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At the CIP Steering Committee, mid‐level managers get to demonstrate leadership skills with ESD 
leadership and the City assistant manager as they discuss CIP milestone projects in preparation for 
council items. Some of these include the Cogeneration Facility Design Build project. 
 
Through the human resources department, ESD leadership changed job classifications to increase skills 
and trade certifications. In addition, ESD offers staff to work in higher classification assignments to build 
future leaders and take on more responsibilities while on the job. 
 
ESD leadership supports internal information sharing to understand and meet RWF and CIP key 
strategies. 
 
The RWF O&M Staff Engagement Plan and the implementation of the plan allows for a systematic 
engagement of front line O&M subject matter experts with CIP project managers during CIP project 
planning, design, construction, commissioning, and start‐up. Mistakes were avoided due to this early 
input and participation from O&M staff. 
 
Community Partnering and Engagement 

ESD is committed to transparency, community engagement, and strong partnerships. 
 
ESD leadership convenes a quarterly meeting with local environmental nonprofits to discuss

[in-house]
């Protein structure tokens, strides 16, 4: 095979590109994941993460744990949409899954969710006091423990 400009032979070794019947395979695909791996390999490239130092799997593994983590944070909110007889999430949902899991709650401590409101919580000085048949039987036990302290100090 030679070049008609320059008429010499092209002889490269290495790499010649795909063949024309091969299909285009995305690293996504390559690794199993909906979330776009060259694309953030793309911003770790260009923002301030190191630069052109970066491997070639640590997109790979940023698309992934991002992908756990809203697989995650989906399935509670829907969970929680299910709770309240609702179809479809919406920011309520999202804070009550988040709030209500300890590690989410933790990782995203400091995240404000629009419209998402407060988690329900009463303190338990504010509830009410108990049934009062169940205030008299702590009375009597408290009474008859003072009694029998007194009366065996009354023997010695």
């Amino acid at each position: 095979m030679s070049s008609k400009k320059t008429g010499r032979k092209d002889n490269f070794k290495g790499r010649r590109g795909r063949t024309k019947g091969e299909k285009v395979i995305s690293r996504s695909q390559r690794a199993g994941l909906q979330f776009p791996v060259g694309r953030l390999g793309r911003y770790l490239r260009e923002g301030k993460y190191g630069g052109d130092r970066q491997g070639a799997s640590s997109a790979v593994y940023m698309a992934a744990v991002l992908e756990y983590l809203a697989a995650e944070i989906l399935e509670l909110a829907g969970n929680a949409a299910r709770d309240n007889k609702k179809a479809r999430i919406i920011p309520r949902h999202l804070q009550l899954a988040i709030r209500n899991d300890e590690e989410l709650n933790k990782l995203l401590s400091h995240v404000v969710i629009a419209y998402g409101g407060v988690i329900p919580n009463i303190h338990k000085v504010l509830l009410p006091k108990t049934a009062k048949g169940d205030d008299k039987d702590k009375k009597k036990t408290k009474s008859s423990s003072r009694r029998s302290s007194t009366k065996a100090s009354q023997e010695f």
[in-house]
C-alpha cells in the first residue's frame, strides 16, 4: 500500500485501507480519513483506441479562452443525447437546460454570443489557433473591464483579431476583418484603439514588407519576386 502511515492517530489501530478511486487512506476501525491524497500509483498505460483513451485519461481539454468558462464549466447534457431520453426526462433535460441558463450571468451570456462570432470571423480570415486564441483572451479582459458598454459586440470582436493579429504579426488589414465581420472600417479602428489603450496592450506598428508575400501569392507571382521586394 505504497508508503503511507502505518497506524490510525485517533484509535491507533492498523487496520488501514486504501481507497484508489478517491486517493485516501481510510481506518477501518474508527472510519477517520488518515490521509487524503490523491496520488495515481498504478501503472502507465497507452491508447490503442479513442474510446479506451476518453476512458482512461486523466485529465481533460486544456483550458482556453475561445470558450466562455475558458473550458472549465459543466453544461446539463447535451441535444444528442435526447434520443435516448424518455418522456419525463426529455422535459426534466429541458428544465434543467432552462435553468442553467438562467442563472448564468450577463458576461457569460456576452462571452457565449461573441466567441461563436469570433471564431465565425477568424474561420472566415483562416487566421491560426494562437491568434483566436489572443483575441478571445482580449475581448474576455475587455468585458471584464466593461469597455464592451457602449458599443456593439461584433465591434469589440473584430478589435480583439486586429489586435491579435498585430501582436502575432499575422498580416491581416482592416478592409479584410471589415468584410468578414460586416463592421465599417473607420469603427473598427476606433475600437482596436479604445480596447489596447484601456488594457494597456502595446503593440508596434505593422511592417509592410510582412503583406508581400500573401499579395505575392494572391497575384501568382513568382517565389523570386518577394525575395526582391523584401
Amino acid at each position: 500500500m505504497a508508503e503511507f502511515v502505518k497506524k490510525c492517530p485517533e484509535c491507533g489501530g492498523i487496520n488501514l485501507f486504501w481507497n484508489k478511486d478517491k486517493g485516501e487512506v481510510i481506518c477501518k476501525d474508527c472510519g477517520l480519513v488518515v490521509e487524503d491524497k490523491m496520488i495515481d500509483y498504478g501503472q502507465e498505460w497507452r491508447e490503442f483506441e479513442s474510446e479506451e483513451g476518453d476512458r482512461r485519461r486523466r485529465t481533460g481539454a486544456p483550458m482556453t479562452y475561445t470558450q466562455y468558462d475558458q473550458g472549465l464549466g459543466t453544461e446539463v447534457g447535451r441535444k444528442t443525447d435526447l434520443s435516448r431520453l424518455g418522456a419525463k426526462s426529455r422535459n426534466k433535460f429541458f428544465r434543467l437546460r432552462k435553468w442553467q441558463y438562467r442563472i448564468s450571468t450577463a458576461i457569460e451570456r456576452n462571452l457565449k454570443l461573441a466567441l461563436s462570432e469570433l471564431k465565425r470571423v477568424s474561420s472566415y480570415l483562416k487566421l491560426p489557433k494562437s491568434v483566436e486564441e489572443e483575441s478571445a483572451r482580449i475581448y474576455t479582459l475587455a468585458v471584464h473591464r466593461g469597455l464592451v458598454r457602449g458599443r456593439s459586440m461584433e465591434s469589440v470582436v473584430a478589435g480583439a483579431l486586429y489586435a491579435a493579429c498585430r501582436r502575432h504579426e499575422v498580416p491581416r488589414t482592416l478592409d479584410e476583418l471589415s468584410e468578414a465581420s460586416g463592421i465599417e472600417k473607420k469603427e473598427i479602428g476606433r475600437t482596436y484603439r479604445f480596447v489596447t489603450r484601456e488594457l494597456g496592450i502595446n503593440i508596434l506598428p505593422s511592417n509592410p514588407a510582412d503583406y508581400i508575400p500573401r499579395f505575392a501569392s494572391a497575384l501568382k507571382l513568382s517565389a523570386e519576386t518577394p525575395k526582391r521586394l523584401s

environmental‐related issues including land use. ESD leadership also attends neighborhood meetings to 
update and listen from the community. In addition, ESD notifies RWF neighbors of minor issues relating 
to the RWF, i.e., visible gas flares. 
 
ESD participated in projects with stakeholders to create community assets. 
 
ESD leadership actively sought out community voices in the creation of the RWF Plant Master Plan 
(PMP), adopted by council in November 2013. A protected species, the San José’s Western 
  
Burrowing Owl population nests in the buffer lands surrounding the RWF. To prevent further population 
decline and address concerns from stakeholders, the RWF PMP designated 180 acres of habitat for 
them. 
 
ESD leadership supports community educational programs. 
 
ESD collaborates with the federal government and SF Bay Wildlife Society (SFBWS), a non‐profit, to offer 
an environmental education program. The program provides science education and field trips to 5th 
through 12th grade from the South Bay. The program is at the Refuge’s Environmental Education Center 
in San José. The Refuge consists of 30,000 acres of open space and restored wetlands into which the 
RWF discharges treated effluent. 
 
In 2016, ESD launched RWF quarterly public tours for the South Bay community. The one hour tour 
spotlights wastewater treatment, the CIP improvements currently deployed, and environmental 
benefits.